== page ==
Chrome 91 is 23% faster thanks to these changes

Chrome 91 is 23% faster thanks to these changes

Last week, Google rolled out the Chrome 91 Update on the stable channel. The latest version of the browser introduces tons of new features and improvements, including support for default desktop mode on large-screen devices, revamped controls, and the ability to freeze tab groups. But, aside from the new features, the update also brings a performance improvement under the hood. According to the company, Chrome 91 is 23% faster than the previous version, thanks to some underlying changes.

The fast execution of JavaScript is an “important component” in providing a fast browsing experience. The V8 engine handles this task in the Chrome browser. It runs “over 78 years of JavaScript code on a daily basis,” Google said in a recent article on the Chromium Blog.

With Chrome 91, the company made some improvements to the V8 engine which resulted in a significant increase in performance. Specifically, Google introduced “a new Sparkplug compiler and built-in short calls”. This apparently saves “over 17 years” of CPU time for Chrome users every day.

Google promises faster performance with Chrome 91

In May 2017, Google introduced a two-tier compiler system in the V8 engine including Ignition and Turbofan for running JavaScript in the Chrome browser. Ignition is responsible for quickly starting JavaScript execution while Turbofan optimizes the code for maximum performance. Compilers make different compromises throughout the different phases of JavaScript execution.

Turbofan relies on information gathered while running JavaScript to generate high performance machine code. This results in a slower start than Ignition, providing a slower browsing experience. The newly introduced Sparkplug is a new JavaScript compiler that fills the gap between these two phases. It does not depend on the information gathered when running JavaScript to generate native machine codes. This allows for fast execution while generating high performance codes faster.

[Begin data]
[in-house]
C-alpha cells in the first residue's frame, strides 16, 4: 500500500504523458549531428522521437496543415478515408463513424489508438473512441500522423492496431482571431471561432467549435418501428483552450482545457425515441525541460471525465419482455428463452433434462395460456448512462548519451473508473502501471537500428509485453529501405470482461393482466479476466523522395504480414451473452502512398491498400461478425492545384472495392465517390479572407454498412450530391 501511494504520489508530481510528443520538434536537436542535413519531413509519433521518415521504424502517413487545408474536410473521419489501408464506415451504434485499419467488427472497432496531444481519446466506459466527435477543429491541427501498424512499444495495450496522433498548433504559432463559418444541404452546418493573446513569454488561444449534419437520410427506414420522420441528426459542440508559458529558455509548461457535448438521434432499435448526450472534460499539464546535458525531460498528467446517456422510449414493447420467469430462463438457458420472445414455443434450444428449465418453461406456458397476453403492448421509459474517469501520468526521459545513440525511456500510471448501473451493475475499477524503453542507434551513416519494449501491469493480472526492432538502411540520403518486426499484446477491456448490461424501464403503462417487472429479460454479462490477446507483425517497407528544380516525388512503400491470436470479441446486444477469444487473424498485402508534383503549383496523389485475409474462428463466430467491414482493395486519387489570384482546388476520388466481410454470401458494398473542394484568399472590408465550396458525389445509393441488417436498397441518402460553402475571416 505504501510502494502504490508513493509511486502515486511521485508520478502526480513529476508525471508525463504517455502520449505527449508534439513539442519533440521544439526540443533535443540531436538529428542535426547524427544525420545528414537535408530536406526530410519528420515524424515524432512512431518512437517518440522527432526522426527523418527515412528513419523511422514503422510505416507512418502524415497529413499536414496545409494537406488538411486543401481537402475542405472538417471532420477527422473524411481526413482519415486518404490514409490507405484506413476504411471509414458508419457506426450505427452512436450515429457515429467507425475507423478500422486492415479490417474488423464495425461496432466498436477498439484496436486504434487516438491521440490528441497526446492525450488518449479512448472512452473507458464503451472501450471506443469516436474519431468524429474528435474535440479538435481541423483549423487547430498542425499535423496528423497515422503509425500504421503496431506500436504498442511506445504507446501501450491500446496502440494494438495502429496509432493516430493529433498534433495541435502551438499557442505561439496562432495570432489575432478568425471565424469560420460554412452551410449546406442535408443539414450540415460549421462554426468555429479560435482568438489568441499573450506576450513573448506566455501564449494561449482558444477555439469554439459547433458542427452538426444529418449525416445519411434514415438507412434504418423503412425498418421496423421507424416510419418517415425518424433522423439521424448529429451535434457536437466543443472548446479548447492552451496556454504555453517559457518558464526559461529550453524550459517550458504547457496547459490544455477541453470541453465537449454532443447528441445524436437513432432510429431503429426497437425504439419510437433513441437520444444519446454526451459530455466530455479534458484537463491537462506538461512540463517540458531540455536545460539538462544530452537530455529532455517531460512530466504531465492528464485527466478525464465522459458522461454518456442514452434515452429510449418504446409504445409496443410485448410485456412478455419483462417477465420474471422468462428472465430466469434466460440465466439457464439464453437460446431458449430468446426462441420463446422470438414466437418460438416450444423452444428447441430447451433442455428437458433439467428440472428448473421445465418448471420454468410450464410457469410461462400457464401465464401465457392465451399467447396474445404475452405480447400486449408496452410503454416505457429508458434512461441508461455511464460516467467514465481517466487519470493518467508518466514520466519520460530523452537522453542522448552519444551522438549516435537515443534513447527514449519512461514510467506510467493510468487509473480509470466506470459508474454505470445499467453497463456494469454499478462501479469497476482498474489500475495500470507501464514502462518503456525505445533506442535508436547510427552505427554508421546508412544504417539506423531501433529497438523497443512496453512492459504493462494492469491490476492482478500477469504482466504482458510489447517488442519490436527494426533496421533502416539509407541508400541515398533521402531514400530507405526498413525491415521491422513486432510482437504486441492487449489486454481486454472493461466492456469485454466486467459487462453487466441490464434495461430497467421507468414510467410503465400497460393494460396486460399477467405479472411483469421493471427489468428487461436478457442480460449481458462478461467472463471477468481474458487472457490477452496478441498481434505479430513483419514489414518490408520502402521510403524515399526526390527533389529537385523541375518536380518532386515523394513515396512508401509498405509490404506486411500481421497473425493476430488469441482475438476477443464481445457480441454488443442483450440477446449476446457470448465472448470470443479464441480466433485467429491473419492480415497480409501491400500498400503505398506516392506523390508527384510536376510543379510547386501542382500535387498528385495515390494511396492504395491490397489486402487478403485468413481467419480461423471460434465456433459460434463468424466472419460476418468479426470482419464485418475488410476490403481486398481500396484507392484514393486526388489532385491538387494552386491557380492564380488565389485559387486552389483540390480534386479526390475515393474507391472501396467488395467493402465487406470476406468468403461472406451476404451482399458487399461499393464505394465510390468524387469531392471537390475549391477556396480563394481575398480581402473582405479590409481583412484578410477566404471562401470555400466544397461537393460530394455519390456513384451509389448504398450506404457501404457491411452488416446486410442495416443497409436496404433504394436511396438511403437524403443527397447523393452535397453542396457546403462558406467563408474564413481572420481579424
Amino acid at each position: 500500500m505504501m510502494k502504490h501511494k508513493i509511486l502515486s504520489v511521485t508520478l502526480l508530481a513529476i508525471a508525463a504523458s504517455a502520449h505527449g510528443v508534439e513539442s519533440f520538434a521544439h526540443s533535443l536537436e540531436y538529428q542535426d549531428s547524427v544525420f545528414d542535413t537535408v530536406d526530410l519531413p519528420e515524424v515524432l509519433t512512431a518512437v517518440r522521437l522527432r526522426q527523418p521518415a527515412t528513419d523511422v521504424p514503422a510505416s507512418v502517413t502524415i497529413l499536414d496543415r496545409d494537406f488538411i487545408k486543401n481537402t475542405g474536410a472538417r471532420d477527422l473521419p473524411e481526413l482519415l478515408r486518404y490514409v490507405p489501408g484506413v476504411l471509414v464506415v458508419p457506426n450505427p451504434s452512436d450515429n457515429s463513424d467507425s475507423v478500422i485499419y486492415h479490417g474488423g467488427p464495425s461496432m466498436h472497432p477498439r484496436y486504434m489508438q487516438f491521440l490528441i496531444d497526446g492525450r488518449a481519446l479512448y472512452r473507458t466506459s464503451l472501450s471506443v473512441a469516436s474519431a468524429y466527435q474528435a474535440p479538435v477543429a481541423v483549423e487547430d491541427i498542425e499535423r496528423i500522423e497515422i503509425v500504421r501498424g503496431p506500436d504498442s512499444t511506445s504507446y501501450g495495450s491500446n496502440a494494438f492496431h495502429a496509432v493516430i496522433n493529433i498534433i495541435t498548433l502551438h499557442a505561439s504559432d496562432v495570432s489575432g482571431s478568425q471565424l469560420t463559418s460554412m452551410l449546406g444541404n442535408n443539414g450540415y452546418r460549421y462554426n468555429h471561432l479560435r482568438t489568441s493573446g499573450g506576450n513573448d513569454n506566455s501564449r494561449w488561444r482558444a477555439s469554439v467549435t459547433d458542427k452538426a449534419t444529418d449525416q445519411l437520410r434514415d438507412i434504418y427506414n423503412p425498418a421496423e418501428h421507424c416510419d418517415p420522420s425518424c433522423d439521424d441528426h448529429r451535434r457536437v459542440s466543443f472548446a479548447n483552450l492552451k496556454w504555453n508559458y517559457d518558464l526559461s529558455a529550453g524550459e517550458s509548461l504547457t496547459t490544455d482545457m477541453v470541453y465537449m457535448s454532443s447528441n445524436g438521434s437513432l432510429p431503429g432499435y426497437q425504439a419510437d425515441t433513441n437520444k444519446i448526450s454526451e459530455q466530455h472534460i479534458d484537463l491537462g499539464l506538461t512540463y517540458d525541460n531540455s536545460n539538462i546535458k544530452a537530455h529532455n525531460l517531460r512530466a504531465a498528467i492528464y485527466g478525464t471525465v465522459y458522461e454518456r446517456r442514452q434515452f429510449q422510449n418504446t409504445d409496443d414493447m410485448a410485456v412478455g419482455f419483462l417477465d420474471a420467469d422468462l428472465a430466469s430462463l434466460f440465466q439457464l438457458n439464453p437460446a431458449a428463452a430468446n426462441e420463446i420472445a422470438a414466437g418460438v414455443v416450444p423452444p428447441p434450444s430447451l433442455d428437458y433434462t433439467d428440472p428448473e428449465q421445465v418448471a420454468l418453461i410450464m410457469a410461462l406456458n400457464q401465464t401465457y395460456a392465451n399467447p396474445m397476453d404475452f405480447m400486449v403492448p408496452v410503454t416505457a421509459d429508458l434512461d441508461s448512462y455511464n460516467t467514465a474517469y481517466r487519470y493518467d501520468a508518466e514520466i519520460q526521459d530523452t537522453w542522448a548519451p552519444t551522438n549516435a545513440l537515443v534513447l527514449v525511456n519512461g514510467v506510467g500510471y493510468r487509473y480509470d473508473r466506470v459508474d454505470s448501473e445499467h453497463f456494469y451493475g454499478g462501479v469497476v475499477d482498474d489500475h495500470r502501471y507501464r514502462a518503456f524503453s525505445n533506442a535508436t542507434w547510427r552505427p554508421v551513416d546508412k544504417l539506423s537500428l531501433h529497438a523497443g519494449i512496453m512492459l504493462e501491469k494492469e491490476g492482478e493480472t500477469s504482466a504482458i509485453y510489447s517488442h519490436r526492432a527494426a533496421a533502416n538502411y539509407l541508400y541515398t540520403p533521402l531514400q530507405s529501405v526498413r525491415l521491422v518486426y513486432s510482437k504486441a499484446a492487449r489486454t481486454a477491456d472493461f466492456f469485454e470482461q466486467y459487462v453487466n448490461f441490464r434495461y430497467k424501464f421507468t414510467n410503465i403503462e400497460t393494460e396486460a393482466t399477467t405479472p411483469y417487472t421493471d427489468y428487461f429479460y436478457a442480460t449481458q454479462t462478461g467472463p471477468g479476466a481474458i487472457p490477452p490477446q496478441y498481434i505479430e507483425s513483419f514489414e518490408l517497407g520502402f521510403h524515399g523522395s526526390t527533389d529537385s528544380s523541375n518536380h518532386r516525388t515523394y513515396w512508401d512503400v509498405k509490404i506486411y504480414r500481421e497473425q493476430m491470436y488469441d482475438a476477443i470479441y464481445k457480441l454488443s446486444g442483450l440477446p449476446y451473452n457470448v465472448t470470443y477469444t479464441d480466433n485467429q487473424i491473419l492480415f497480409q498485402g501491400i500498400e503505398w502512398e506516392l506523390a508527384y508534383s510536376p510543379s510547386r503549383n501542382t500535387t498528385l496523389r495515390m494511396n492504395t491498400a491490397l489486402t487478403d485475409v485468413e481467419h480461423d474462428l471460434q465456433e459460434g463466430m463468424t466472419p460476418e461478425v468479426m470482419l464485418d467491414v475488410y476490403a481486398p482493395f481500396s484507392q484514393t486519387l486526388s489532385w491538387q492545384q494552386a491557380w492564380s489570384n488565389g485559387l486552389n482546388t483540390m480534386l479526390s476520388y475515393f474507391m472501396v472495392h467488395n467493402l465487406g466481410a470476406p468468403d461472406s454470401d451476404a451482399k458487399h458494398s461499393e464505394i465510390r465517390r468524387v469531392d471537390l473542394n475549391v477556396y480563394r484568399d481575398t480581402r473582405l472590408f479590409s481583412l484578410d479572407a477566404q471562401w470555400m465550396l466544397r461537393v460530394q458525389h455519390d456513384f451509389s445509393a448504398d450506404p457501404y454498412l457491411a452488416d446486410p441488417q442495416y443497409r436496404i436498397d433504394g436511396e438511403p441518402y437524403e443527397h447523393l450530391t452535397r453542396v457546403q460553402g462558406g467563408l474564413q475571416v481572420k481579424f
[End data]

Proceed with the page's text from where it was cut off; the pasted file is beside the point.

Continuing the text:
Short built-in calls, on the other hand, allow the V8 engine to optimize the memory location of generated code to avoid indirect jumps when calling functions. Thomas Nattestad, Chrome Product Manager, explains that when processor-specific code is generated from JavaScript, the V8 engine places that code in memory. This code calls built-in functions that handle common routines.

However, for some processors, “calling functions that are farther from your generated code may cause internal processor optimizations to fail,” Thomas writes in the blog. With short built-in calls, the built-in functions are copied to the same memory region as the generated code. This will prevent these optimization failures.

In simpler terms, these are underlying changes that make Chrome browser faster than before. If you want to know more about the technical aspects of these changes, you can go to the Blog V8. Google says there are more improvements to come for its browser.

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